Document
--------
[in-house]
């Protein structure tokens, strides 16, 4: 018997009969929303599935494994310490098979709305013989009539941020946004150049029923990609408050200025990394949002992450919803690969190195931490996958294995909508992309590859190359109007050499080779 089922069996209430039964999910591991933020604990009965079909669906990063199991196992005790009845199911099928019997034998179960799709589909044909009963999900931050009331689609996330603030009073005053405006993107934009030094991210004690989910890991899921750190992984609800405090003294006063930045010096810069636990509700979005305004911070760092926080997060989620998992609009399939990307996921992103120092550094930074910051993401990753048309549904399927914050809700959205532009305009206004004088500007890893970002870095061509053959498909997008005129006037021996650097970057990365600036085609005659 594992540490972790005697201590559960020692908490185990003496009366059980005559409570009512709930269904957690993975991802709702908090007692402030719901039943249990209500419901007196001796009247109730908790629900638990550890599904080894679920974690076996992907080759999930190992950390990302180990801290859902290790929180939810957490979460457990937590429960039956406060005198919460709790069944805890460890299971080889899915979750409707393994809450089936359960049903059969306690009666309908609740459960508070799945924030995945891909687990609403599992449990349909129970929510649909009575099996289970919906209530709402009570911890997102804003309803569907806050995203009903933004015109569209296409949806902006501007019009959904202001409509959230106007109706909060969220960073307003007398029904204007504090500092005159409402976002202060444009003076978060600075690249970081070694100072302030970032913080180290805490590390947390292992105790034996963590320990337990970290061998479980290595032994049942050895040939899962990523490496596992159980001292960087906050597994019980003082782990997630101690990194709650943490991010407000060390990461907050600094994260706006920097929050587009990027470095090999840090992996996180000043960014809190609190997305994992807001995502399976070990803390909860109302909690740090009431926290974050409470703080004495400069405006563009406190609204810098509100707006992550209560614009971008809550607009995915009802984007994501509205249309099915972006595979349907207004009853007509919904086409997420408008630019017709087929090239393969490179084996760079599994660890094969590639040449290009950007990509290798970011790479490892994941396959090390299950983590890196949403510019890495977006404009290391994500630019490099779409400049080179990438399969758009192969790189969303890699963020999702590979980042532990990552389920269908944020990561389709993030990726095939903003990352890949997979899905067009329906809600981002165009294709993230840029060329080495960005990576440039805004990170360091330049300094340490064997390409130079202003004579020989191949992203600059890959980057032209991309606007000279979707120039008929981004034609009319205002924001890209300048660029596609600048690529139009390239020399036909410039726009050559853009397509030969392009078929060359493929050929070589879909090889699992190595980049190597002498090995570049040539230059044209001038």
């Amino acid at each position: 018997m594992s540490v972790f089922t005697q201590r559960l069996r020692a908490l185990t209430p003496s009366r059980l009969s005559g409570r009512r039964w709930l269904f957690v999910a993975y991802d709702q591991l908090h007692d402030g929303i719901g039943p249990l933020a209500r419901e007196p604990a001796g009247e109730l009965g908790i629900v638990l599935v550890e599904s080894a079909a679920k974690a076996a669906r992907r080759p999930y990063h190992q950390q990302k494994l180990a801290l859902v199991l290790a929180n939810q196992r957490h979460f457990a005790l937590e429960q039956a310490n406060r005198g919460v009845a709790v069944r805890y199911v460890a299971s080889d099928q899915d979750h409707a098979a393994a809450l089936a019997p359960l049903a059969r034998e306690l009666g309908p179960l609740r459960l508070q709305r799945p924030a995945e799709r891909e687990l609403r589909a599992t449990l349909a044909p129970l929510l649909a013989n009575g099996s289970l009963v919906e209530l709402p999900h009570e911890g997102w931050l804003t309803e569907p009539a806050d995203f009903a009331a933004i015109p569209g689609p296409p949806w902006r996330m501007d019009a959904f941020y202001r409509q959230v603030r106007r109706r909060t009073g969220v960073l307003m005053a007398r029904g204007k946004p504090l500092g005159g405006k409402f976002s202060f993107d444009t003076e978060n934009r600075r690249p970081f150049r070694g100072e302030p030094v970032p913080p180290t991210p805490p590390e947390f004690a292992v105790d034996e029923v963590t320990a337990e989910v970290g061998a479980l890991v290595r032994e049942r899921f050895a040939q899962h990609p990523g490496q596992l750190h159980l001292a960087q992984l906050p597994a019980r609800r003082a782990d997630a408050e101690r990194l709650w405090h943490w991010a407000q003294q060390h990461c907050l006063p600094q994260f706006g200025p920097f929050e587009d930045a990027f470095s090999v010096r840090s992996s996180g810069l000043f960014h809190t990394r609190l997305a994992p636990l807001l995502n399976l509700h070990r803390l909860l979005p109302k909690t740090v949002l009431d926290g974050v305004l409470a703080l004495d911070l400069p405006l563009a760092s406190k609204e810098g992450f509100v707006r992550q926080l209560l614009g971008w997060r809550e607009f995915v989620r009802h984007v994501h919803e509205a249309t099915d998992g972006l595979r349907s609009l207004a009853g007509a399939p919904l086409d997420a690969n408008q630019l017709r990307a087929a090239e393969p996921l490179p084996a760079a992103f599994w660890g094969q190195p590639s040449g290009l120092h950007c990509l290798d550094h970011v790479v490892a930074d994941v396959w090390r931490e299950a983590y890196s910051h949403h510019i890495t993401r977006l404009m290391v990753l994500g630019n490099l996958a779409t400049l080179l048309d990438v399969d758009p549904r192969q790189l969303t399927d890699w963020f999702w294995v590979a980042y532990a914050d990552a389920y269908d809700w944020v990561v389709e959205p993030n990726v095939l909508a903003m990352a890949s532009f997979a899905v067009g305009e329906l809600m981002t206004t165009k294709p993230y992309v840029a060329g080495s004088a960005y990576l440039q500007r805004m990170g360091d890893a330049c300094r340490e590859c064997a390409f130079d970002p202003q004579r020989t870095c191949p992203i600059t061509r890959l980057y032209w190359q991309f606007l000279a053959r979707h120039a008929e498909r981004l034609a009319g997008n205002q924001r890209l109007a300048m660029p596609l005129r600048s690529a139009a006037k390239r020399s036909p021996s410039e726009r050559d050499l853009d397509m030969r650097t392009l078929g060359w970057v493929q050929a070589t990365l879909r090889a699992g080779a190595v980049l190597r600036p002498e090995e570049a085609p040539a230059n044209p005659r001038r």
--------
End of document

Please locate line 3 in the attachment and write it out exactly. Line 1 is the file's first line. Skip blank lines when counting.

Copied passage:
């Amino acid at each position: 018997m594992s540490v972790f089922t005697q201590r559960l069996r020692a908490l185990t209430p003496s009366r059980l009969s005559g409570r009512r039964w709930l269904f957690v999910a993975y991802d709702q591991l908090h007692d402030g929303i719901g039943p249990l933020a209500r419901e007196p604990a001796g009247e109730l009965g908790i629900v638990l599935v550890e599904s080894a079909a679920k974690a076996a669906r992907r080759p999930y990063h190992q950390q990302k494994l180990a801290l859902v199991l290790a929180n939810q196992r957490h979460f457990a005790l937590e429960q039956a310490n406060r005198g919460v009845a709790v069944r805890y199911v460890a299971s080889d099928q899915d979750h409707a098979a393994a809450l089936a019997p359960l049903a059969r034998e306690l009666g309908p179960l609740r459960l508070q709305r799945p924030a995945e799709r891909e687990l609403r589909a599992t449990l349909a044909p129970l929510l649909a013989n009575g099996s289970l009963v919906e209530l709402p999900h009570e911890g997102w931050l804003t309803e569907p009539a806050d995203f009903a009331a933004i015109p569209g689609p296409p949806w902006r996330m501007d019009a959904f941020y202001r409509q959230v603030r106007r109706r909060t009073g969220v960073l307003m005053a007398r029904g204007k946004p504090l500092g005159g405006k409402f976002s202060f993107d444009t003076e978060n934009r600075r690249p970081f150049r070694g100072e302030p030094v970032p913080p180290t991210p805490p590390e947390f004690a292992v105790d034996e029923v963590t320990a337990e989910v970290g061998a479980l890991v290595r032994e049942r899921f050895a040939q899962h990609p990523g490496q596992l750190h159980l001292a960087q992984l906050p597994a019980r609800r003082a782990d997630a408050e101690r990194l709650w405090h943490w991010a407000q003294q060390h990461c907050l006063p600094q994260f706006g200025p920097f929050e587009d930045a990027f470095s090999v010096r840090s992996s996180g810069l000043f960014h809190t990394r609190l997305a994992p636990l807001l995502n399976l509700h070990r803390l909860l979005p109302k909690t740090v949002l009431d926290g974050v305004l409470a703080l004495d911070l400069p405006l563009a760092s406190k609204e810098g992450f509100v707006r992550q926080l209560l614009g971008w997060r809550e607009f995915v989620r009802h984007v994501h919803e509205a249309t099915d998992g972006l595979r349907s609009l207004a009853g007509a399939p919904l086409d997420a690969n408008q630019l017709r990307a087929a090239e393969p996921l490179p084996a760079a992103f599994w660890g094969q190195p590639s040449g290009l120092h950007c990509l290798d550094h970011v790479v490892a930074d994941v396959w090390r931490e299950a983590y890196s910051h949403h510019i890495t993401r977006l404009m290391v990753l994500g630019n490099l996958a779409t400049l080179l048309d990438v399969d758009p549904r192969q790189l969303t399927d890699w963020f999702w294995v590979a980042y532990a914050d990552a389920y269908d809700w944020v990561v389709e959205p993030n990726v095939l909508a903003m990352a890949s532009f997979a899905v067009g305009e329906l809600m981002t206004t165009k294709p993230y992309v840029a060329g080495s004088a960005y990576l440039q500007r805004m990170g360091d890893a330049c300094r340490e590859c064997a390409f130079d970002p202003q004579r020989t870095c191949p992203i600059t061509r890959l980057y032209w190359q991309f606007l000279a053959r979707h120039a008929e498909r981004l034609a009319g997008n205002q924001r890209l109007a300048m660029p596609l005129r600048s690529a139009a006037k390239r020399s036909p021996s410039e726009r050559d050499l853009d397509m030969r650097t392009l078929g060359w970057v493929q050929a070589t990365l879909r090889a699992g080779a190595v980049l190597r600036p002498e090995e570049a085609p040539a230059n044209p005659r001038r």